EVV Upside: New Tech Rules Can Foster Efficiency, Value-Based Partnerships

Amid a rapidly changing business and regulatory landscape, home-based care providers can easily overlook the upcoming implementation of electronic visit verification (EVV) — but these new technology requirements are a revolutionary step toward interoperability and efficiency.

Providers can leverage EVV to win value-based partnerships and streamline workflows, even as they reel from the impact of the Patient-Driven Groupings Model (PDGM), Review Choice Demonstration (RCD), and the various wage laws and scheduling provisions that are popping up nationwide.

“Start small, make sure you’re compliant, align with a good technology partner and then grow from there is probably my single piece of advice, especially for those who are overwhelmed about the future,” Matt Fairhurst, CEO deskless workforce management platform Skedulo, told Home Health Care News.


While it’s not an EVV system, Skedulo offers healthcare scheduling solutions designed to help home health organizations prepare for coming changes.

EVV was born out of the 21st Century Cures Act, which became law in 2016. It requires Medicaid-reimbursed home-based care providers to have caregivers and aides electronically record six data points while in the field caring for patients.

Those data points include the date, time, location and type of service, in addition to receivers and providers of the care. The goal is to cut down on fraud and abuse.


Medicaid-reimbursed personal care agencies are required to be in compliance by Jan. 1, 2020, while Medicaid-reimbursed home health agencies have until Jan. 1, 2023. While the personal care deadline was postponed once, nationwide future delays are unlikely.

For the most part, Medicaid-reimbursed agencies seem to be on track to meet the deadline, according to Darby Anderson, chief development officer at Addus HomeCare Corporation (Nasdaq: ADUS), who is also on the executive committee for the Partnership for Medicaid Home-based Care (PMHC).

“A lot of providers — particularly larger providers — are further along,” Anderson told Home Health Care News. “They’re already using some form of EVV in certain states that have mandated it, or they certainly have taken the steps to understand the technology and are in pretty good shape in terms of using EVV at the point-of-care.”

Addus HomeCare is one of the largest Medicaid home care providers in the country, with more than 90% of the Frisco, Texas-based company’s revenues coming from personal care services. Meanwhile, PMHC is a group of home care agencies, associations, managed care organizations (MCOs) and other groups working together to improve home- and community-based services.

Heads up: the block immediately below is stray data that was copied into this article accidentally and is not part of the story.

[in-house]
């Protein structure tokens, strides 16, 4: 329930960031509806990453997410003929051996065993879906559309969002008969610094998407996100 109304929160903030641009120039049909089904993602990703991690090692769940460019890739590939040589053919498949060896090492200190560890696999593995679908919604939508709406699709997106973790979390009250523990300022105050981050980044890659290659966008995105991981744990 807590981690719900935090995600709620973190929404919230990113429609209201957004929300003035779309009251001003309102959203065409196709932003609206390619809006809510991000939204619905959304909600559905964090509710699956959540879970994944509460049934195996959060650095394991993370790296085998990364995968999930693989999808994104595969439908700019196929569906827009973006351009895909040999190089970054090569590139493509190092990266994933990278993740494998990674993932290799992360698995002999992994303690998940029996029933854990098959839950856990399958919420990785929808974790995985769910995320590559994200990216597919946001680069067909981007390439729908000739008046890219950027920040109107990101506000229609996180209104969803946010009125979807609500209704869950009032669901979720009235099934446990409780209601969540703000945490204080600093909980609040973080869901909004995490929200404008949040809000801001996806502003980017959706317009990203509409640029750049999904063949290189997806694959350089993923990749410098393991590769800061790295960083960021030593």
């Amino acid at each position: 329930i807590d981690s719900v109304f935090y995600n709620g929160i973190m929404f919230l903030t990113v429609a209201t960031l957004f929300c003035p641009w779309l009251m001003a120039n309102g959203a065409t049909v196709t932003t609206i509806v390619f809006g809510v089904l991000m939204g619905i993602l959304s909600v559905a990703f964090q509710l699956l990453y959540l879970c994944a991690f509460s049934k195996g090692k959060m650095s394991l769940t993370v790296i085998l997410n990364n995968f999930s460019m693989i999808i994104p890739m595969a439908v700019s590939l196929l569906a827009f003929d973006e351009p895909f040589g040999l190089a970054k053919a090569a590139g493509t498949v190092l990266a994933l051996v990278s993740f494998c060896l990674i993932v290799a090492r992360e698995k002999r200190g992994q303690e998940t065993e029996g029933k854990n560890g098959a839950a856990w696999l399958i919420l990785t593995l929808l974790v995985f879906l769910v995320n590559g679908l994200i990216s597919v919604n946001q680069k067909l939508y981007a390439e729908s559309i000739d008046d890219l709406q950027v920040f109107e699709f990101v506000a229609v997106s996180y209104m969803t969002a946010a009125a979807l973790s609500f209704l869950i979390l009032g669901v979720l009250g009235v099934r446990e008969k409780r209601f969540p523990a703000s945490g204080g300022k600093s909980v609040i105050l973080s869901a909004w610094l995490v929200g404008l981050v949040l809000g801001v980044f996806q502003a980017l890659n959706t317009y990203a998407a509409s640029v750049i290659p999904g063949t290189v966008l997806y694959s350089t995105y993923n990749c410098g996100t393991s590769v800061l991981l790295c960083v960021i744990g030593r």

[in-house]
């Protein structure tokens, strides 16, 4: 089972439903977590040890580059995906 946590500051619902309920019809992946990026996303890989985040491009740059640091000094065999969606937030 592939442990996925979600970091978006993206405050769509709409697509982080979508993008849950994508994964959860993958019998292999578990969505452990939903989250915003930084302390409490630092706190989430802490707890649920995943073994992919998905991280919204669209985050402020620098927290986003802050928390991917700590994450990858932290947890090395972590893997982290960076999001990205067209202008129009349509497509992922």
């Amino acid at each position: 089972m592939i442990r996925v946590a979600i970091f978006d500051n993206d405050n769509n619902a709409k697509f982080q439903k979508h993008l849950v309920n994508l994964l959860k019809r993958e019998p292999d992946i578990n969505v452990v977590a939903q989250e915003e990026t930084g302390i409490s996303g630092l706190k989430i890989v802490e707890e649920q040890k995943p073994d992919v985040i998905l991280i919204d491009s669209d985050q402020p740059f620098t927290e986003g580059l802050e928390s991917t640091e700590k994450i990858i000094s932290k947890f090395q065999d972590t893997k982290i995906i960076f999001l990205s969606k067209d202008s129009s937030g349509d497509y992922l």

While large providers are ahead of the curve, states and smaller agencies can be a different story, Anderson said.

The 21st Century Cures Act directed states to outline EVV requirements for Medicaid-funded personal care services. However, some states are having trouble making it happen.

“Where some states are struggling is having the personnel to understand the technology and the requirements of the technology when they’re looking at systems,” Anderson said. “I think they are needing a bit more time to understand how the provider utilizing its own system will interface with systems that aggregate EVV data from different providers using different technology.”

Already, six states have been granted good faith exemptions, meaning they will not be subject to the Jan. 1, 2020 implementation date. Another 10 have exemption requests pending.

Meanwhile, some small agencies are pushing back on the mandate for fear that high price tags associated with EVV technology could hurt their business. However, many of those fears are misplaced, according to Andrew Kaboff, chief revenue officer and founder of CellTrak Technologies, a Chicago-based care delivery management technology company that provides EVV solutions, in addition to other offerings.

“For smaller providers, the perception is that EVV is a burden,” Kaboff told HHCN. “But the reality is that they need to look at is as an opportunity to move forward with managing a decentralized careforce.”

Instead of burdening agencies, EVV can help them operate more efficiently, especially because most EVV companies provide additional services, such as communicating schedules, care plans and changes in conditions, Kaboff said.

That’s especially useful for smaller providers who still rely on paper documentation, Anderson said.

“Take a look at what efficiencies you can gain through an electronic system,” he said. “You’re spending a lot of time, energy and personnel costs managing paper. Are you able to reduce administrative costs and improve quality and services with EVV? If you really took a look at the cost of paper processing to the actual costs of these systems, you’d find that they’re not that costly.”

Finally, EVV can help you win managed care relationships, Kaboff believes.

“Managed care is looking not only for EVV ultimately, but they’re going to be looking for ways for you to communicate change of conditions, so look at this as an opportunity,” he said.

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